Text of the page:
The Pride Game is very different than the Prisoner's Dilemma game. Suppose that we are both proud. In the face of your pride, if I simply chose not to confess I would lose face, and my utility would decline from 4 to 3.6. To confess would be even worse as you would retaliate by confessing, and I would be humiliated as well, winding up with 0. In other words, if we are both proud, and we each believe the other is proud, then we are each making the correct choice. Morever, as we are both correct, anything either of us learns will simply confirm our already correct beliefs. This type of situation - where players play the best they can given their beliefs, and they have learned all there is to learn about their opponents' play is called by game theorists a Nash Equilibrium.

Notice that the original equilibrium of the Prisoner's Dilemma confess-confess is not an equilibrium of the Pride game: if I think you are going to confess, I would prefer to stand proud and humiliate you rather than simply confessing myself.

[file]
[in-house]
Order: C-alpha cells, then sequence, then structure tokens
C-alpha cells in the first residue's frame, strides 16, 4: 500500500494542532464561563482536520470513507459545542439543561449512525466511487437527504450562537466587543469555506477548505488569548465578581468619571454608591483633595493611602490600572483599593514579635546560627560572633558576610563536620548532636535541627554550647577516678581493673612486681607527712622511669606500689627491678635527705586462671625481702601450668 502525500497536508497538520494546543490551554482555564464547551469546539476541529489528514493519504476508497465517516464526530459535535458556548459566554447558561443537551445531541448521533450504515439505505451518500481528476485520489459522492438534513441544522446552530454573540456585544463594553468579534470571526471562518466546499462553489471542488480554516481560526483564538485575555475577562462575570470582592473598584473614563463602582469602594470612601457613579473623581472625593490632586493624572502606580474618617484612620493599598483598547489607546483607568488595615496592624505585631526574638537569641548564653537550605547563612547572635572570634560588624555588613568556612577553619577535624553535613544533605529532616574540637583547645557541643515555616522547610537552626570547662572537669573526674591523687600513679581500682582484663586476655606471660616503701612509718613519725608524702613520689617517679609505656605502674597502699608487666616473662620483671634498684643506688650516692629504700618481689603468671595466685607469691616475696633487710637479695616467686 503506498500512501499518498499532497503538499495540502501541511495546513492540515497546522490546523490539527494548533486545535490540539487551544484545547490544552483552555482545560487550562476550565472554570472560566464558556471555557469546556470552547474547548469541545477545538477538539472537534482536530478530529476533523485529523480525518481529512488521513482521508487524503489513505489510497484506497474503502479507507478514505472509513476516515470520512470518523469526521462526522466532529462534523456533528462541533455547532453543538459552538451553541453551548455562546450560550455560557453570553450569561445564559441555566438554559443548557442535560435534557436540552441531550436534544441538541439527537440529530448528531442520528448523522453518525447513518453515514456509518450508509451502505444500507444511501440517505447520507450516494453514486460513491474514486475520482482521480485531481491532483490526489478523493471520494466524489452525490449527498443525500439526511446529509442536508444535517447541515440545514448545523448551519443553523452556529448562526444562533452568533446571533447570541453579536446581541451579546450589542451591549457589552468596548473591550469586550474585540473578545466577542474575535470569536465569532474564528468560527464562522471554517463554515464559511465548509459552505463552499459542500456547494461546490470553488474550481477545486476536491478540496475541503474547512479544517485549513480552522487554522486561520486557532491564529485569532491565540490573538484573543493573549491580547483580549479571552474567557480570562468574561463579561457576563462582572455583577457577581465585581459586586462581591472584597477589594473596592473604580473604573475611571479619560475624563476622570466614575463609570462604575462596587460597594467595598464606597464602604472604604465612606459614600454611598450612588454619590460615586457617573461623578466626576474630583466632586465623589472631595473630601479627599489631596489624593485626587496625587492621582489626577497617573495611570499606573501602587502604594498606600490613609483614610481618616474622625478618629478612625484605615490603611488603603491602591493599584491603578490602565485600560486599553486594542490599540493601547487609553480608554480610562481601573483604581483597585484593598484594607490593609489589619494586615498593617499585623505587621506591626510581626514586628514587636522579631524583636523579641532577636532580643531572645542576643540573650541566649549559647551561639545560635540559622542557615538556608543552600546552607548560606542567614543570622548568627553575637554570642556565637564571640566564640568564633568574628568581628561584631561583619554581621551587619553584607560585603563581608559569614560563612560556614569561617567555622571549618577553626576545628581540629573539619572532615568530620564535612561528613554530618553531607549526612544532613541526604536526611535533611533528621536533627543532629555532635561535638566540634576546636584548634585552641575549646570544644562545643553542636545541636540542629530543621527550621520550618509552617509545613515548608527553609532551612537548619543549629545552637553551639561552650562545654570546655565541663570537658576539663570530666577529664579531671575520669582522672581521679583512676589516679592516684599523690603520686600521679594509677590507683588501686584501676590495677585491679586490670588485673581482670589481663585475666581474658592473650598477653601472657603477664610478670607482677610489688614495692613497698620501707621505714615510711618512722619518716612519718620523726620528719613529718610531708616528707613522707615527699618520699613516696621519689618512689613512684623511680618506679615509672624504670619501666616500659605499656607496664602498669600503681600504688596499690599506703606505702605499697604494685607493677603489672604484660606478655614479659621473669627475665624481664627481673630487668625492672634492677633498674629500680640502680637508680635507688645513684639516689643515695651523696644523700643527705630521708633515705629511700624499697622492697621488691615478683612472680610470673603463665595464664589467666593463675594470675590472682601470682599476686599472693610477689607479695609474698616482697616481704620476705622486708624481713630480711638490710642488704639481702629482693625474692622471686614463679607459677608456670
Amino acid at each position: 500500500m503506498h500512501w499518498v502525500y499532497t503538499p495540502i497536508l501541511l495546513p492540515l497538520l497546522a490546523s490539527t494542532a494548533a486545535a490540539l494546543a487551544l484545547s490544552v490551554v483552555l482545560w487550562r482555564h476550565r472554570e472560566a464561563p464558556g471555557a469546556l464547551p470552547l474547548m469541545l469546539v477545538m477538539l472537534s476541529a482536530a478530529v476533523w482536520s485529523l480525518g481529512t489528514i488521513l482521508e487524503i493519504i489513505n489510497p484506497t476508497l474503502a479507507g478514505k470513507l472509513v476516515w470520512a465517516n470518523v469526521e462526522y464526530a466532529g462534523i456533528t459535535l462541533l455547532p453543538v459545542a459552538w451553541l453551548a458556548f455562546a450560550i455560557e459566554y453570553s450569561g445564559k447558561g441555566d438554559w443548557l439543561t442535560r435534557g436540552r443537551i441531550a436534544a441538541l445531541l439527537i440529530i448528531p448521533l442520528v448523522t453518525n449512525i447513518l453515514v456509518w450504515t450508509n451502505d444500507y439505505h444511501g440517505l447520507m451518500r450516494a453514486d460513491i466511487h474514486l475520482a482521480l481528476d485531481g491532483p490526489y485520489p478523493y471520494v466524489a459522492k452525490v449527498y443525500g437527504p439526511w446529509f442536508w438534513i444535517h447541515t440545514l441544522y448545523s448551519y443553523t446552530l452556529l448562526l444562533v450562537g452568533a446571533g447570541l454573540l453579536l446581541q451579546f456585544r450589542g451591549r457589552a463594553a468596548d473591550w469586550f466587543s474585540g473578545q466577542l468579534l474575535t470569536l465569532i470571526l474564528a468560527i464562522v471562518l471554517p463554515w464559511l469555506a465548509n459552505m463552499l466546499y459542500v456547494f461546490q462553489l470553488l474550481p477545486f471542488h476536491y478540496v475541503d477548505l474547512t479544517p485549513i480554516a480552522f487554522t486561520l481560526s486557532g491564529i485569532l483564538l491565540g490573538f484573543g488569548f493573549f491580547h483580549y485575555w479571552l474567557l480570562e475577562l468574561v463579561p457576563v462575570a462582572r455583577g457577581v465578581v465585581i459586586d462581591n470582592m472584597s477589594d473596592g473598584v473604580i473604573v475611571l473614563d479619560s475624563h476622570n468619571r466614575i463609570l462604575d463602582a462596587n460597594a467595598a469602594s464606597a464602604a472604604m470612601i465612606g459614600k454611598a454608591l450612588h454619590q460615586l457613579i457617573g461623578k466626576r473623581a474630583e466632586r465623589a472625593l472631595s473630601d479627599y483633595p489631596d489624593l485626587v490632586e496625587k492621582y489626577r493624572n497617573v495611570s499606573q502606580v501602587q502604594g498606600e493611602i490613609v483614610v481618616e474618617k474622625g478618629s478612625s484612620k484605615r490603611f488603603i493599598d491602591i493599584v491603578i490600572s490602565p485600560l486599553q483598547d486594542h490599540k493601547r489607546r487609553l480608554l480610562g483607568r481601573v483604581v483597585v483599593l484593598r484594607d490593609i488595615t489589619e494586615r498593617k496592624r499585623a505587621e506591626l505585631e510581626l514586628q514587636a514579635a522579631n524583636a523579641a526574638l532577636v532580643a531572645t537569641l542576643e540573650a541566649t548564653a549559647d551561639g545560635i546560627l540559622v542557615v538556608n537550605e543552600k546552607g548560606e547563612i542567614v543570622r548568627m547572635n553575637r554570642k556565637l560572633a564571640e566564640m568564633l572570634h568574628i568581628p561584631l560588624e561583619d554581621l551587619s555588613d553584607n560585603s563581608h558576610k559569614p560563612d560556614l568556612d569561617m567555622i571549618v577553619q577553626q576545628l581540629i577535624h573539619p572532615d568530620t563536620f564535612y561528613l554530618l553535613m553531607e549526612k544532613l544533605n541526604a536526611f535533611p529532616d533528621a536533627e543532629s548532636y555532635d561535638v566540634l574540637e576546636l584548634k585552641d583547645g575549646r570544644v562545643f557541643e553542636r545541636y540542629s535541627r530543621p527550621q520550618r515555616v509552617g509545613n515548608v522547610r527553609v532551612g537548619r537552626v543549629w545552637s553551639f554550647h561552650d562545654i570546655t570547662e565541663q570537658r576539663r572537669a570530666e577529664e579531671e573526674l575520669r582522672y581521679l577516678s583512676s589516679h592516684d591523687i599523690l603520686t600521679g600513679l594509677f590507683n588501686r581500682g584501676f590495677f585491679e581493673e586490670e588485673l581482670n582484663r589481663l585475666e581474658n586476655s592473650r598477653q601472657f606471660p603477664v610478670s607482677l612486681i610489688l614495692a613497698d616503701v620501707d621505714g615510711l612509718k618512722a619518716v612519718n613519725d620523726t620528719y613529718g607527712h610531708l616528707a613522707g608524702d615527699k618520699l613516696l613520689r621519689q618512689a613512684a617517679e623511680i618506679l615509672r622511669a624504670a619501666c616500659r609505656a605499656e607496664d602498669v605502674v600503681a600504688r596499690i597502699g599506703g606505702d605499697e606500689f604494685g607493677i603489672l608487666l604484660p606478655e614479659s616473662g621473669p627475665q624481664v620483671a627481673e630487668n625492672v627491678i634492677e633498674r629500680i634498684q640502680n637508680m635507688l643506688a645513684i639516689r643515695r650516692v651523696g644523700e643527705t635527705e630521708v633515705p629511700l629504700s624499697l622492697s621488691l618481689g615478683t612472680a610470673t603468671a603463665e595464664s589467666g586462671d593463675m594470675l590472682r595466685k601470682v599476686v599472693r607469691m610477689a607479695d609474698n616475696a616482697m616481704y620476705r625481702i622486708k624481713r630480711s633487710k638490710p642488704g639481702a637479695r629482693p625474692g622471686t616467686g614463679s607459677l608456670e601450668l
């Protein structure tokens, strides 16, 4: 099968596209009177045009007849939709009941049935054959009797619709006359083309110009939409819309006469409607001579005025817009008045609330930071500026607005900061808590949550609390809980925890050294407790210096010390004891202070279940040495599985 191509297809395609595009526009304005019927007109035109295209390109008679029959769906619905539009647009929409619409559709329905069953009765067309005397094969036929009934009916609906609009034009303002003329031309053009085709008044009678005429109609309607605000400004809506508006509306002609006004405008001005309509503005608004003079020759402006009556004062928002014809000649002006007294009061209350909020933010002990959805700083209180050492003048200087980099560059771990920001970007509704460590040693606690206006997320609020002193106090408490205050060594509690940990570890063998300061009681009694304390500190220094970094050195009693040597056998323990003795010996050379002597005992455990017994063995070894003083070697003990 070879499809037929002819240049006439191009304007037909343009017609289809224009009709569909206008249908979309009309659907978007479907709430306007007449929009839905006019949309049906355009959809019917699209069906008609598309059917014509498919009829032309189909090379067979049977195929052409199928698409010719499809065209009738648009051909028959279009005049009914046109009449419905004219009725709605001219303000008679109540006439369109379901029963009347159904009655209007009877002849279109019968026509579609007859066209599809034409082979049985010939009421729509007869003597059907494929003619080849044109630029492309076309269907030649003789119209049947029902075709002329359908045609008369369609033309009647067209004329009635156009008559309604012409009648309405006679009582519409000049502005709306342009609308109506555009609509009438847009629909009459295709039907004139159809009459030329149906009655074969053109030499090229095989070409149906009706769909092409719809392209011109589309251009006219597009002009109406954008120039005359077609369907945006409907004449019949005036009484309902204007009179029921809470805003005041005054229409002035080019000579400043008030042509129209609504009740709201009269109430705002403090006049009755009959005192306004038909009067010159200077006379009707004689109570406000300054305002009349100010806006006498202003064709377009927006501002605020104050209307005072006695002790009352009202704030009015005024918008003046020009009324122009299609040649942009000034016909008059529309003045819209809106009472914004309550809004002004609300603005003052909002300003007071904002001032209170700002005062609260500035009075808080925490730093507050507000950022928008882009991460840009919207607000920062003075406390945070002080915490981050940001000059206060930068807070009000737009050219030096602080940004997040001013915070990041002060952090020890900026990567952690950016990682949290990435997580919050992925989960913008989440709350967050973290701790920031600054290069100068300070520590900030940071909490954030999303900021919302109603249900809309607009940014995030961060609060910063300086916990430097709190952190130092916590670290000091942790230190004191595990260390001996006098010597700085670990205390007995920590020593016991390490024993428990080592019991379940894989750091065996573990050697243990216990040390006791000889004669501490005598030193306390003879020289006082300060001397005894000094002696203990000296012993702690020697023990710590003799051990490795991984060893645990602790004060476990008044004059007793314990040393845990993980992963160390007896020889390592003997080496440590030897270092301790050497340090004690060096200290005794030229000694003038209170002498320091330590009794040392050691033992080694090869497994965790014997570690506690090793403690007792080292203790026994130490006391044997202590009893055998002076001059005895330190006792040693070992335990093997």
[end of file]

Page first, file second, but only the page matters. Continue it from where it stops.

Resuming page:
Now suppose that we become "better people." To give this precise meaning take this to mean that we care more about each other, that is, we are more altruistic, more generous. Specifically, let us imagine that because I am more generous and care more about you, I place a value both on the utility I receive in the "selfish" game described above and on the utility received by you. Not being completely altruistic, I place twice as much weight on my own utility as I do on yours. So, for example, if in the original game I get 3 units of utility, and you get 6 units of utility, then in the new game in which I am an altruist, I get a weighted average of my utility and your utility. I get 2/3 of the 3 units of utility that belonged to me in the original "selfish" game, and 1/3 of the 6 units of utility that belonged to you in the "selfish" game. Overall I get 4 units of utility instead of 3. Because I have become a better more generous person, I am happy that you are getting 6 units of utility, and so this raises my own utility from the selfish level of 3 to the higher level of 4. The new game with altruistic players is described by taking a weighted average of each player's utility with that of his opponent, placing 2/3 weight on his own utility and 1/3 weight on his opponent's. This gives the payoff matrix of the Altruistic Pride Game